St. Mary's College of Maryland

The Mulberry Tree magazine is published by St. Mary's College of Maryland, Maryland's public honors college for the liberal arts and sciences. It is produced for alumni, faculty, staff, trustees, the local community, and friends of the College.

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Lee Capristo, editor
The Mulberry Tree
Phone: (240) 895-4795
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St. Mary's City, MD 20686

Cont'd from The Tonic of Wildness by Emma Reisinger:

***

I lived alone on a few acres in what passes for deep country, only a half-mile or so from my grandparents but separated by hundreds of miles from parents, friends, even acquaintances. This wasn’t a permanent arrangement—I only spent one summer there—but it was long enough to give me a taste of living alone that few women (and perhaps few men as well) my age have experienced. On my twentieth birthday, I woke up to young roosters testing their voices and fog veiling the mountains around my trailer and little patch of dirt. The scratchy boundaries of neighbors’ fields were obliterated in the daily morning obscurity that was particularly profound on this date, June seventh.

Even feeling literally saturated in my natural environment, I remained apart from it. The world around me did not offer companionship or any particular joy. I resented the old mountains hemming me into my small corner of the world. Nature didn’t love me, and that left me as forlorn as a rejected suitor. The morning dew was wet and miserably cold on my ankles. I shivered all night and sweated all day, never experiencing a happy temperature. Days seemed to whip around, day to day to night to rooster morning again.

But I was a member of the Sierra Club! I was a “Junior Ranger” a dozen times over! Wasn’t I supposed to love all this? Wasn’t this mist and dew and sunshine supposed to fill me with sublime happiness? Wasn’t this supposed to be enough, more than enough even?

It wasn’t.

And then it was.

I went to a state forest nearby—against my grandmother’s wishes—to walk alone in the woods. The asphalt gave way to a slimy wooden bridge and then a gentle rocky path. I was, oh, fifteen feet away from the ranger station and barely into the woods.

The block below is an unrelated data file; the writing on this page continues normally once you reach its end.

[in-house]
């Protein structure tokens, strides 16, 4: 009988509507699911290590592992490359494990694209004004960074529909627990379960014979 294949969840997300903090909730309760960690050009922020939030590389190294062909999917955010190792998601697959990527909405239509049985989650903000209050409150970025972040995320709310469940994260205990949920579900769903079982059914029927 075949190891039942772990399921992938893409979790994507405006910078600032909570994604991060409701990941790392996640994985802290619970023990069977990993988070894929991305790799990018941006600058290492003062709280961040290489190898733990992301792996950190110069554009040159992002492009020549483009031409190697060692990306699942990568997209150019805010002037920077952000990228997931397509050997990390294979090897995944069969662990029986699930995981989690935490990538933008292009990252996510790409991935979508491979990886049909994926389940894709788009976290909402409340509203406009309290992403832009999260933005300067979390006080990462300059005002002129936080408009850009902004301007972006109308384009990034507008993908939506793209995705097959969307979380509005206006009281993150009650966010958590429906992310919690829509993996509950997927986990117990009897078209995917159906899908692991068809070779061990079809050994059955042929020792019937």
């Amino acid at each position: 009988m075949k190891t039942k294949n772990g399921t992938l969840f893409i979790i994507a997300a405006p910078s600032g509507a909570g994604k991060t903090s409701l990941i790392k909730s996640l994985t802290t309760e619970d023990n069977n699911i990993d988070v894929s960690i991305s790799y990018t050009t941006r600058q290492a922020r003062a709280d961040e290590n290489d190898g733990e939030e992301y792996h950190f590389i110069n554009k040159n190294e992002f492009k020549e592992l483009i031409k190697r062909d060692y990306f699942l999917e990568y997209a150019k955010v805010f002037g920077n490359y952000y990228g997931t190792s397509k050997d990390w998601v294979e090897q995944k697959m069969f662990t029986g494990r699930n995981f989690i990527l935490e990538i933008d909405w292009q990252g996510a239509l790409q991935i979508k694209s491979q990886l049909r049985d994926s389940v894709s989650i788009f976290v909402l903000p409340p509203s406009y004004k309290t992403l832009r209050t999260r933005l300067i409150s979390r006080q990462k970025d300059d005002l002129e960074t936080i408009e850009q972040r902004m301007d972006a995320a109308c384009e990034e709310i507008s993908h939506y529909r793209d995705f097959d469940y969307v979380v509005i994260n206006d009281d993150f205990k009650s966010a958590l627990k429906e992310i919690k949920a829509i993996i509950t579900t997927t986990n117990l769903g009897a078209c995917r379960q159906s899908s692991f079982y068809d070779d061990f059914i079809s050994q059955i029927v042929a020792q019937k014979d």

Then: fear strikes hard. I’ve been here before but always with company. Alone, I feel exposed and endangered. The horror stories that I’ve been told and that have been hinted at—I’ll be raped, I’ll be killed, someone’s going to pull a gun—take voice in my head.

My mental imaginings turn twigs falling into murderous footfalls. Meanwhile, the trail doesn’t seem all that wild. In my hiking boots, it is as easy to walk this trail as it is to walk down a sidewalk in town. Have I even entered “Nature”? Is this wilderness enough to bring transcendence? This Girl Scout had her cookies stolen. <

I think about turning back. In reality, the danger of this particular trail is close to zero. It’s daytime, and I’m highly unlikely to encounter anyone. If I do run into someone, it will probably be either a fellow hiker or some teenager lighting up. I might get funny looks (no one actually walks places in this county, land of the four-wheeler), but I’m more likely to get unwanted sexual attention while I’m driving my truck on the main roads, and I’m more likely to get mugged in a place where I actually carry a purse. Here, I’ve locked my driver’s license in the truck. I’m holding the key to the truck and a bottle of water. I’m wearing my mom’s old flannel shirt and ratty jeans. Nothing to see here, folks.

I keep walking, one fearful foot after another. The wave of panic subsides. I wander around for awhile until lightning turns me back toward home. A late afternoon summer storm seems to be heading in, and I want to make sure my chickens make it back into their coop safely.

Back at the farm, I step onto grass that is exactly like the grass on the hiking trail, and I am breathing the same mountain air I breathed so deeply as I tried to suppress a panic attack. I realize that it is all part of the same sphere of Nature, the empty hiking trail, the pitiful farm; the mist, the dew, the thunder. The world is not divided into Nature and the rest of it. Perhaps in some grand spaces, nature needs the capitalization, if only so the unobservant can kowtow with appropriate pomp and circumstance.

Starr, my grandparents’ dog, visits me, curls up in the grass. She tramples flat an oval in tall hay grass as deer do in the evenings and lies in the sun. In another patch of sunlight, I mash my own quadrant of hay and settle down with a book. The heat and a headache from the sunlight push me off to sleep.

Nature is right there in the aching sunlight and tough stalks of tall grass and the smelly dog who rolled in dead raccoon earlier. I don’t have to go anywhere to find it. Stepping outside of the trailer is entering Nature, or close enough. Grand vistas are grand, sure, but must all vistas be grand to be good? Maybe we just have a flawed perspective.

Every time I pick beans, I get better at finding more of them. The plant’s broad-based leaves flutter out over the camouflaged fruit and are remarkably concealing. Yet every pass over my few rows of beans reveals something new. The first time I contemplated a long row of green beans, I just saw a stripe of green. Eventually that clarified into individual plants, then leaves and stems and flowers fallen away and beans, and I could pick the long pods with ease . . .